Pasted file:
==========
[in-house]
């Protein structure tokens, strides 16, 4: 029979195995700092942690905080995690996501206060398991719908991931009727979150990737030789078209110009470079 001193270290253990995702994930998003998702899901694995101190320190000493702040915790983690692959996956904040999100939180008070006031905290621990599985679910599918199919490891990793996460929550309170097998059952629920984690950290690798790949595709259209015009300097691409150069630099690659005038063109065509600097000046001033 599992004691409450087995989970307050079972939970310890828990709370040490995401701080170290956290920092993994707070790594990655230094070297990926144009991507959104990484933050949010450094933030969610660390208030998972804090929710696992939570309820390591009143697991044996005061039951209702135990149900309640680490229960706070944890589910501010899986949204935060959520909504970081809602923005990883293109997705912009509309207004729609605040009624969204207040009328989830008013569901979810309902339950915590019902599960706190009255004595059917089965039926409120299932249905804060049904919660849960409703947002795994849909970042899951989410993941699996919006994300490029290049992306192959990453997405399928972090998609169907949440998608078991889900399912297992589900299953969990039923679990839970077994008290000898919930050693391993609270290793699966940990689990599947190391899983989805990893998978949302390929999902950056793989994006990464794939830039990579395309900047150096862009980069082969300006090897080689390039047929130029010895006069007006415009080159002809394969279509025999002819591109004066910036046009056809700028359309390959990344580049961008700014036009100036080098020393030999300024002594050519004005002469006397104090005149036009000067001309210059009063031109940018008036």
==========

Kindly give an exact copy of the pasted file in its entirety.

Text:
[in-house]
């Protein structure tokens, strides 16, 4: 029979195995700092942690905080995690996501206060398991719908991931009727979150990737030789078209110009470079 001193270290253990995702994930998003998702899901694995101190320190000493702040915790983690692959996956904040999100939180008070006031905290621990599985679910599918199919490891990793996460929550309170097998059952629920984690950290690798790949595709259209015009300097691409150069630099690659005038063109065509600097000046001033 599992004691409450087995989970307050079972939970310890828990709370040490995401701080170290956290920092993994707070790594990655230094070297990926144009991507959104990484933050949010450094933030969610660390208030998972804090929710696992939570309820390591009143697991044996005061039951209702135990149900309640680490229960706070944890589910501010899986949204935060959520909504970081809602923005990883293109997705912009509309207004729609605040009624969204207040009328989830008013569901979810309902339950915590019902599960706190009255004595059917089965039926409120299932249905804060049904919660849960409703947002795994849909970042899951989410993941699996919006994300490029290049992306192959990453997405399928972090998609169907949440998608078991889900399912297992589900299953969990039923679990839970077994008290000898919930050693391993609270290793699966940990689990599947190391899983989805990893998978949302390929999902950056793989994006990464794939830039990579395309900047150096862009980069082969300006090897080689390039047929130029010895006069007006415009080159002809394969279509025999002819591109004066910036046009056809700028359309390959990344580049961008700014036009100036080098020393030999300024002594050519004005002469006397104090005149036009000067001309210059009063031109940018008036």